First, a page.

Vatnsdeigsbollur

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Vatnsdeigsbollur

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Published prior to 2008

Following is a delicious version of the buns used on "Bun Day Monday" in Iceland. This was brought back by Brinna Sands on a recent trip to Iceland. Brinna writes:

"This translates literally to "water/dough/buns." We know them as cream puffs. The French name is pate a choux. They're fun, quick, and like no other baked good, except perhaps popovers or Yorkshire pudding. My source for this was a young woman named "Jo" who has written almost a whole cookbook of Icelandic recipes on the Internet. Though I've used her ratios, I've taken a few liberties and changed the amounts to correspond more easily to American volume (and weight) measurements. The recipe called for margarine, saying the puffs come out better. But I used butter and they came out just fine."

1 cup (8 ounces) water
1/2 cup (1 stick, 4 ounces) unsalted butter
1/2 teaspoon salt
1 heaping cup (4 1/2 ounces) King Arthur Unbleached All-Purpose Flour
4 large eggs
1 pint (16 ounces) heavy cream
confectioners' sugar
strawberry or other jam
mini-chocolate chips
other fillings of your choice

Preheat your oven to 400°F. In a medium-sized saucepan, bring the water to a boil, add the butter and salt, and stir until melted. Add the flour to the water/butter mixture and stir well until the dough pulls away from the sides of the pan. Let this mixture cool for about 5 minutes, so the eggs won't cook as you add them. Add the eggs one at a time, beating after each until the egg is thoroughly combined with the dough and the mixture is smooth rather than slippery looking.

Using a cookie scoop or two spoons (a teaspoon or tablespoon depending on how large you want your puffs), plop a good spoonful of dough onto a parchment-covered baking sheet. You can get about 12 large spoonfuls to a sheet. This recipe will make about a dozen and a half if you're using tablespoons, each enough for one good-sized serving.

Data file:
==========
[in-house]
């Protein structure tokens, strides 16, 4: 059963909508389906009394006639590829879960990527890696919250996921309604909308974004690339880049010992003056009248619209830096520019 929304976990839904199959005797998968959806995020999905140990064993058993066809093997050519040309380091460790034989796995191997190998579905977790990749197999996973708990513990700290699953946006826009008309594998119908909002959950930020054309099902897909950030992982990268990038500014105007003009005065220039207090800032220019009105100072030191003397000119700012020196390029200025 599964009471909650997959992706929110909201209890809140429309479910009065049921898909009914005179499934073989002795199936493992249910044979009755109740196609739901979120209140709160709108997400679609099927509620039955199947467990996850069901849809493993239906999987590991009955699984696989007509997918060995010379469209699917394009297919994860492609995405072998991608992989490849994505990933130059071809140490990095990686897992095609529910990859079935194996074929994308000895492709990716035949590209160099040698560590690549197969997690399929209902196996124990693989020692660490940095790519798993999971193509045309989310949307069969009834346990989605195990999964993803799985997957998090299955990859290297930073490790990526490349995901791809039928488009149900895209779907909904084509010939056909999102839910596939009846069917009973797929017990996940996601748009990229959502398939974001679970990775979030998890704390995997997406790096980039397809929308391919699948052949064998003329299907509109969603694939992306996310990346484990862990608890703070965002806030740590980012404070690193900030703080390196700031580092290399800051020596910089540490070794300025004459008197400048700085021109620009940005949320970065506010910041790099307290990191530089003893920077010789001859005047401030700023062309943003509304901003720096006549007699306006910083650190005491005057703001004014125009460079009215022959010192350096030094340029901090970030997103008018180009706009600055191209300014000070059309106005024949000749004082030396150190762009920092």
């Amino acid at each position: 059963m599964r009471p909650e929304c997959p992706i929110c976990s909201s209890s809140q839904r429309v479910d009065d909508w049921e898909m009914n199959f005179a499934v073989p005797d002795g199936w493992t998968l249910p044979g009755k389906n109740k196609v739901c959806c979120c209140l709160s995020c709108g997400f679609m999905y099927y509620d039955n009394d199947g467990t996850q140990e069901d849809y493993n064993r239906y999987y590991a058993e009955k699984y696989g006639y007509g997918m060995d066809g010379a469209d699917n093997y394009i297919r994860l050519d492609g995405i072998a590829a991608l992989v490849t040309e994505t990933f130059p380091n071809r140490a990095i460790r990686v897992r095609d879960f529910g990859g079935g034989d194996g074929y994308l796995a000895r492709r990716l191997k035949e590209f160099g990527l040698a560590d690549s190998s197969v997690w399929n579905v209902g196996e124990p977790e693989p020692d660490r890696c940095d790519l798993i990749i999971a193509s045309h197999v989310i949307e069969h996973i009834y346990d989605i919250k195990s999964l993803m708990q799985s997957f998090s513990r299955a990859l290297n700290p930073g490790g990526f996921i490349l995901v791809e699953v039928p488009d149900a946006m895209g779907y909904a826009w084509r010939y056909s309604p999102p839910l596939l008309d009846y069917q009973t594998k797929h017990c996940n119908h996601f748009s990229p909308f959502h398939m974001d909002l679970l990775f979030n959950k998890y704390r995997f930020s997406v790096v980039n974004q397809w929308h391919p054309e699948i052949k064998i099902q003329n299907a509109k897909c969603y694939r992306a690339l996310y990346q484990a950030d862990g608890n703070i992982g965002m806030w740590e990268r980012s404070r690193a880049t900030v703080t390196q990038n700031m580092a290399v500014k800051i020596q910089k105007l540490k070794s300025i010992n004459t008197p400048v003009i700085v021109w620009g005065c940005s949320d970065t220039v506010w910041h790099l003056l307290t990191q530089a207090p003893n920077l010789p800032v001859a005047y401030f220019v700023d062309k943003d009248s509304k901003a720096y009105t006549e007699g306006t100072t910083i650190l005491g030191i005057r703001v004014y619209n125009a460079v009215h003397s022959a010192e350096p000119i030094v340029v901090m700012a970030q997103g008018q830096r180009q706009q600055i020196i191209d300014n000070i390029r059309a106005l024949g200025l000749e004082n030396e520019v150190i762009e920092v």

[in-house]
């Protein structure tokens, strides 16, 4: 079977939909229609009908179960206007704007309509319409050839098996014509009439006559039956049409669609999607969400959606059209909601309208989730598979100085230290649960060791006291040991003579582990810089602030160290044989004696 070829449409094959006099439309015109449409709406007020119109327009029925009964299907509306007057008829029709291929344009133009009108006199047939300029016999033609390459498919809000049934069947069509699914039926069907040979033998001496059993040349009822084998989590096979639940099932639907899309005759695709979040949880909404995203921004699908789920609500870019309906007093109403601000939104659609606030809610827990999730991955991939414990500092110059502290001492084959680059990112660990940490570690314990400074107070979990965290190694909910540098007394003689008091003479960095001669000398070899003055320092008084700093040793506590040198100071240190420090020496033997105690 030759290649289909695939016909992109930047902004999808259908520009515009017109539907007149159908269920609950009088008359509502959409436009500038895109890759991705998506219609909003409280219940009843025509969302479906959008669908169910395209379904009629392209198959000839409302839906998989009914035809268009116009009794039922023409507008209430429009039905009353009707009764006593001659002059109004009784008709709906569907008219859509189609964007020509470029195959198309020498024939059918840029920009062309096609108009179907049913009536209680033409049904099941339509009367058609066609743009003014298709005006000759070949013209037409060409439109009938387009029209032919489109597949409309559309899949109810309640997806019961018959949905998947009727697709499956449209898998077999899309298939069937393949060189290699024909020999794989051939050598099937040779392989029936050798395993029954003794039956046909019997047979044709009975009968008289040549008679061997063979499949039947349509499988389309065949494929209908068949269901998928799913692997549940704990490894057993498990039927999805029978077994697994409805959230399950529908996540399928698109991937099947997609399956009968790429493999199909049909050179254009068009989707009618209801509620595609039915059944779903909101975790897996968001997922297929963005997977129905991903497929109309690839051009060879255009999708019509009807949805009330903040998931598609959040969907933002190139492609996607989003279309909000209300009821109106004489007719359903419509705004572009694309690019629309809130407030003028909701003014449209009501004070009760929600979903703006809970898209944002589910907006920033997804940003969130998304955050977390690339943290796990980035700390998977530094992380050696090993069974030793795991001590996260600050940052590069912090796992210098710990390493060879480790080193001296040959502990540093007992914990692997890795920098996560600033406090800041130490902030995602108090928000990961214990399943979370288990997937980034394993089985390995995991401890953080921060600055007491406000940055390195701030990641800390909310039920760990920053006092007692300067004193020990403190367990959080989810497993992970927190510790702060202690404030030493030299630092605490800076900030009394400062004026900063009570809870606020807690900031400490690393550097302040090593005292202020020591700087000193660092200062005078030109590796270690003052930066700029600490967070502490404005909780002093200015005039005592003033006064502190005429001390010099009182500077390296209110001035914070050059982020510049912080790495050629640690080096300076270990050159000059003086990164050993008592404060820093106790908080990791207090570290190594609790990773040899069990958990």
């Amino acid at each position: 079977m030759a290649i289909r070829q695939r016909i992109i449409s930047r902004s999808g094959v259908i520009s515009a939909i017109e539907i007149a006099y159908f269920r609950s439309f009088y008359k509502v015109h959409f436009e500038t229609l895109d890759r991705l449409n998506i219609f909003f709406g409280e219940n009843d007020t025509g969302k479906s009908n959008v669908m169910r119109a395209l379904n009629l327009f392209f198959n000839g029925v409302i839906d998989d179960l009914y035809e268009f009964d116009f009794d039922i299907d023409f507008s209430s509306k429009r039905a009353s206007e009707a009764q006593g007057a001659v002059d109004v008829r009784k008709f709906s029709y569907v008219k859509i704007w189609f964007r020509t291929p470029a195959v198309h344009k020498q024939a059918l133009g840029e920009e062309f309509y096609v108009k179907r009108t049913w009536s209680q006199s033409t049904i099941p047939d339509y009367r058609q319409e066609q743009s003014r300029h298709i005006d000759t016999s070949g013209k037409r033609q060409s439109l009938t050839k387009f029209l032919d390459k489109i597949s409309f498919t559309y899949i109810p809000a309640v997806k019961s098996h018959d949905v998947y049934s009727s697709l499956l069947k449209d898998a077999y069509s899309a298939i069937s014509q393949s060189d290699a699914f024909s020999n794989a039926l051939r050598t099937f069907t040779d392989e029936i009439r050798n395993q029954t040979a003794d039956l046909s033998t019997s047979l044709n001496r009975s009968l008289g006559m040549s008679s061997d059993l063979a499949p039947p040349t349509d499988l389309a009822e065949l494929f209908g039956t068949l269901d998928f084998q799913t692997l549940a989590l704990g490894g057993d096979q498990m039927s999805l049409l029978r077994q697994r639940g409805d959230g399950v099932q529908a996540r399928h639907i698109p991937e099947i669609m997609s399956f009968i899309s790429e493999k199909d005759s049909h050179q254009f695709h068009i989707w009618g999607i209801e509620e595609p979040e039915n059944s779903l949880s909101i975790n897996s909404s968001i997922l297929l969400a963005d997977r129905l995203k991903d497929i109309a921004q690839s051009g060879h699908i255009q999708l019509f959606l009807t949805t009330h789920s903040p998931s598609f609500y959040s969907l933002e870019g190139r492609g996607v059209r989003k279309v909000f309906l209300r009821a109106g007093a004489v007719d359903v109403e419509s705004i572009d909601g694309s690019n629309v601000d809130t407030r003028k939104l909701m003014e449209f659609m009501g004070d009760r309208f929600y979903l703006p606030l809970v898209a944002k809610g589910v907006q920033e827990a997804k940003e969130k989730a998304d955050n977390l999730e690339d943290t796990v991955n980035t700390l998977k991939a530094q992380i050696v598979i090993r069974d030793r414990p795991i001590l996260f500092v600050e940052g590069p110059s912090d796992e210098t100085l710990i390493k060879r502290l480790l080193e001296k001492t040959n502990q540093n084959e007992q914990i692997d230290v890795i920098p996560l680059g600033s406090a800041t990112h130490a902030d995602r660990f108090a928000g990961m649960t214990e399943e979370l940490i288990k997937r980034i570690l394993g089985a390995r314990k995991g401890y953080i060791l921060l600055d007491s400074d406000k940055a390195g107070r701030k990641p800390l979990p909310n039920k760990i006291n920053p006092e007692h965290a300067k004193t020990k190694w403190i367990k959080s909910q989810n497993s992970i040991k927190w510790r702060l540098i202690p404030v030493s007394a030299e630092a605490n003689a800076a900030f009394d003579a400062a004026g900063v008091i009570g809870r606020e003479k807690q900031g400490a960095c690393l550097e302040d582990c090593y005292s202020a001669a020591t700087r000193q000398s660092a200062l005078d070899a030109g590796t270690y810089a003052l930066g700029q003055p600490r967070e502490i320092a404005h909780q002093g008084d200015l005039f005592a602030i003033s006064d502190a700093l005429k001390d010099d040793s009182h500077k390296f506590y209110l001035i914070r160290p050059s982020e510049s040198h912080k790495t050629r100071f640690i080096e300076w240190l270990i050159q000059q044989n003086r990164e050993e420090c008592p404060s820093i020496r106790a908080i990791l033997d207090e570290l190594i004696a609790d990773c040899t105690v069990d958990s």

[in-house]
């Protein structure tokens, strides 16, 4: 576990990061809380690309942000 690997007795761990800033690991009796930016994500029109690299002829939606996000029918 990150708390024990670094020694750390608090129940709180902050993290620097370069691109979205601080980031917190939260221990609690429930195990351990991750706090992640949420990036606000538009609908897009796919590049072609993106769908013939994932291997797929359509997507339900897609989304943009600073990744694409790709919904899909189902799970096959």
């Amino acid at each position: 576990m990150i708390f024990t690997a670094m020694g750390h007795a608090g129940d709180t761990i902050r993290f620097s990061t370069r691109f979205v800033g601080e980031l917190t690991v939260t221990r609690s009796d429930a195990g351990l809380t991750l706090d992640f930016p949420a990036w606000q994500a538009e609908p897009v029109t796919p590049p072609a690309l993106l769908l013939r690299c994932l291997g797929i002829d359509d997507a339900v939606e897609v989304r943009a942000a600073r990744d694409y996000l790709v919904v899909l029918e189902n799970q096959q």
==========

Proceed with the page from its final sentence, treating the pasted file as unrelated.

Bake the puffs for 25 to 30 minutes. Don't open the oven during the first 15 to 20 minutes, or the puffs may collapse. While the puffs bake, whip the cream until it's as stiff as you like, and add a token amount of confectioners' sugar and a touch of vanilla. Icelanders don't like their whipped cream very sweet.

After the puffs are baked, remove them from the oven and turn the oven off. Make a slit in the bottom of each puff with a knife, and turn them upside down on the baking sheet. Return them to the oven with the door cracked open and leave them for about 5 minutes. This allows the steam to escape so they won't get soggy as they cool.

To fill, cut the puffs in half horizontally. Frankie's favorite filling combination, and the traditional one, is a good layer of strawberry jam on the bottom, a large spoonful of whipped cream on top, then the top of the puff, and finally a sprinkling of confectioners' sugar on top of that. Some people like to add miniature chocolate chips to the whipped cream, and drizzle chocolate sauce over the sprinkle of confectioners' sugar. As finger food, these are also a messy business, but that's part of the fun of Bun Day Monday.

Nutrition information per serving (1 bun with 2 teaspoons jam and 1 tablespoon whipped cream, 1/18 of recipe, 55g): 131 cal, 7g fat, 2g protein, 7g complex carbohydrates, 7g sugar, 1g dietary fiber, 78mg cholesterol, 85mg sodium, 40mg potassium, 74RE vitamin A, 1mg iron, 23mg calcium, 31mg phosphorus.

This recipe reprinted from The Baking Sheet Newsletter, Vol. XII, No. 2, Winter 2001 issue.